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A post in the repair section got me thinking - How many dumb mistakes have I made while on or around a motorcycle? Countless, but here's what come immediately to mind:

Dropped a Goldwing a few years ago when I did a hasty and careless u-turn.

Hooked up an electronic ignition backwards and let the magic smoke out.

Anyone else?
 

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When I first got my GS850G I tried to show off to my mum that I'm a skilled rider by doing a spirited takeoff on a green light.

Well...my tyres had more than enough traction for the damp road, but they certainly didn't for the slippery manhole cover I rolled over. The rear tried swapping ends with the front and when they got back onto pavement that started a horrifying tank slapper that was so violent it threw my feet off the pegs. I was certain I was about to be buried under my baby, but I let off the throttle, the bike straightened up, and all was well. Thankfully my mum wasn't watching because she probably would have killed me for that.
 

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Oh, boy! How much time you got? :biggrin:

This past summer, I got some new tires scrubbed in and was very excited to hit some really nice back roads at a spirited pace. I wanted to double check tire pressure first, so I pulled into one of the few places left that offers free air. I was impatient to get going so I hopped off the bike and realized right away I had made a critical, not to mention embarrassing, error. Before my right foot hit the ground, I felt the bike push into me. Now, my bike weighs just around 370 lbs or so and I would not normally have any problem lifting it up. But being off balance, I was only able to push against it enough to have what felt like the slowest tip-over ever. The parking lot was crowded and right by a busy intersection, so I was sure that about 100 people watched my "I've fallen and I can't get up!" moment. I was able to get the bike back up in short order and got air in the tires AFTER making sure I'd put the kickstand down... :rolleyes:

More recently, I just tried to do the clean air mod after putting in new plugs and air filter. Bike would start up and run fine for about 10 seconds before the revs would kick up and the FI light would come on. Of course, no one had ever had this issue and I was going nuts trying to figure out what was going. Well, I found out that it helps if you don't leave the hose that connects to the MAP sensor off. It had fallen down inside the frame and I had completely overlooked reattaching it. Took about two days for the overwhelming exhaust smell to clear the garage!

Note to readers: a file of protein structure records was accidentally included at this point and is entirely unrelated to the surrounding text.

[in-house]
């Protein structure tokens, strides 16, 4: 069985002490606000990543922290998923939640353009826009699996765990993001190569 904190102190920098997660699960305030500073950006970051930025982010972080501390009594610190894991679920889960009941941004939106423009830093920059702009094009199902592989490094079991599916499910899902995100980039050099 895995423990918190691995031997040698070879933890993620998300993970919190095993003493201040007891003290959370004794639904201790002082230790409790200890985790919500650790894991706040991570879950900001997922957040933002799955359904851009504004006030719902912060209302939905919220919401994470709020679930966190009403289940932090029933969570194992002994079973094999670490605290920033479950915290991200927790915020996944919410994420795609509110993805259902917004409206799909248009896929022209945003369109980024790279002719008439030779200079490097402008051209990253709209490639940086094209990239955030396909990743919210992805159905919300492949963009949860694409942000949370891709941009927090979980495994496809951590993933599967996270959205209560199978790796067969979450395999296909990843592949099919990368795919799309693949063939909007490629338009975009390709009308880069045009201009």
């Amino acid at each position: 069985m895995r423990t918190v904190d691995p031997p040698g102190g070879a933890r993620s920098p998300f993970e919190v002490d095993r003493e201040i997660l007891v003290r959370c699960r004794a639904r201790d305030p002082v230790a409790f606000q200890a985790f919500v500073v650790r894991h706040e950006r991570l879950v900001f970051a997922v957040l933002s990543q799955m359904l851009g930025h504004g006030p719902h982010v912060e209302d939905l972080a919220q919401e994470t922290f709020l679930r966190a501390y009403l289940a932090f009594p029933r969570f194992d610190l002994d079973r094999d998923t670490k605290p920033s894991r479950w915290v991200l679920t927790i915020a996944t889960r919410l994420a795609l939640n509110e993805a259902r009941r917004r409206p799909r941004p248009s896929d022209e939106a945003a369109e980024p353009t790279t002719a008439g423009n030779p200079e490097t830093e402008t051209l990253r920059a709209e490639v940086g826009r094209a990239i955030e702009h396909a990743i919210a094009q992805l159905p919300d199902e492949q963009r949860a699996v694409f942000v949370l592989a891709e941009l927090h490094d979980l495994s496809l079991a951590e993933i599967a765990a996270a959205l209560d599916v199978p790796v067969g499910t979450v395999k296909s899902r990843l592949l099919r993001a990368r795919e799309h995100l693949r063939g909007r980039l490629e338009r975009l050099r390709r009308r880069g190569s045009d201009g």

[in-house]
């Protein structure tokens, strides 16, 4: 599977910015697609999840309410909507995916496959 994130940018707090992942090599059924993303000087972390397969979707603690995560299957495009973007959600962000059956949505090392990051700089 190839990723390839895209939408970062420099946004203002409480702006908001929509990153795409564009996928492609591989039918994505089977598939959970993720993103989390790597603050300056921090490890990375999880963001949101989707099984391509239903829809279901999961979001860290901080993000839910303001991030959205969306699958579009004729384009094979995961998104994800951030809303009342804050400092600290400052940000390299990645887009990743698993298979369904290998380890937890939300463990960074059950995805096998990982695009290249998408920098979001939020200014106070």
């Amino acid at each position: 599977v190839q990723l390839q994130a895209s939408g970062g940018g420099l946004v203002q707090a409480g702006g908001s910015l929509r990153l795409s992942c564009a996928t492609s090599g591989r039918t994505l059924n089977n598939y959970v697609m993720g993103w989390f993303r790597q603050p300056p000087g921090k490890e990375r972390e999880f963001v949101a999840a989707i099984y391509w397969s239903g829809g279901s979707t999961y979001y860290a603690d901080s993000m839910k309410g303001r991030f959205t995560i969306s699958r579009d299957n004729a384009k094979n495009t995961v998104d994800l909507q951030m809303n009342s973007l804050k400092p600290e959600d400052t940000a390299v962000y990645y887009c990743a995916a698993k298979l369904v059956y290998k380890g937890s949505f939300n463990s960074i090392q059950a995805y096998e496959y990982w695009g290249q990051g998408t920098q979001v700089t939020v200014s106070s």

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Biker
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Did not do this but saw a guy on a bike do it Fryday evening, he passed me by going over a
double yellow and cut into traffic 4 cars ahead, then going down a steep grade due to r.r.
overpass, once again goes over double yellow and is goosing it up other side of steep grade
in west direction in Eastbound lane. Westbound lane crowded with cars and if a lot of cars
were heading east, well he'd be screwed without the pleasure of enjoying it. There was NO
way, with the steepness of that hill under the r.r. bridge would/could he see traffic coming.

To be frank, I always ask God to make sure I have a helmet full of smarts b4 I get on a bike.

Seems like just another way to flirt with the grim reaper.
 

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I've posted several times here about my embarrassing moments. Several times that sidestand has had me looking around to see how many saw.

 

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All you have to do is go sit in Deals Gap parking lot on a busy day and you will see more than you want. Hmmmm….there's "the guy" who can't stand up his BMW 1600 off the side stand and needs help....the Lady whom is on Heritage Soft tail and can't seem to negotiate the off camber small hill when leaving parking lot and pulls out right the #[email protected]! in front of a pick-up truck then crosses road almost hitting sign and finally gets it straight, really your gonna die soon mama. Hmmm the old guy, wife and granddaughter on a brand new bike w/sidecar same off camber small hill ….…...sidecar rises up granddaughters on the pavement, soon after wife then oh pa rides it through ditch up the hill bike falls back down on him, few broken bones...……good times at the gap. They can't even get out the parking lot let alone ride the 318 corners!
 

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I had a Kawasaki 175cc Enduro, highly modified for short track and TT, that I had raced successfully on local tracks in Southern California and I had decided to do some new rings, porting mods and enlarging the timing of the 'rotary valve' intake system before the next track time:smile_big:

I had just finished the mods and I started it an rode it up and down my neighborhood street a few times to seat the rings. I was really used to the 'powerband,' hitting at a certain point, mid-range, with a very strong surge at top end and I wasn't disappointed as the front wheel easily came up in the first 3 gears and then when the 'new' powerband hit, it hit hard and very abruptly and threw me right off the back of the bike and my helmetless body rolled and bounced down the street:surprise: I was not skinned up nor hurt in any way--weird but 'thank you Jesus.':angel:

However, as I slid off the bike I watched it stay upright, acting like a phantom rider was guiding it for a hundred feet down the street and it center punched a brand new 1972 C1500 Chevy pickup, right in the front bumper:sad:

I had to replace the bumper at my expense and my front forks on my track bike were bent back so far that it was a wonder that they hadn't just sheared off:plain:

Live and learn:wink2:

Sam:grin:
 

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Darn Porky, that sounded like fun. You are so lucky you were not hurt. Apparently the big guy in the sky had other plans. For most that might have been the end of their riding days.
 

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Dumb Mistakes?

Drinking whisky then going out to do wheel-stands on my Kawasaki H2 750 triple.
Looped it at about 90 MPH. Had a little talk with God while doing earth, sky, earth, sky, earth, sky...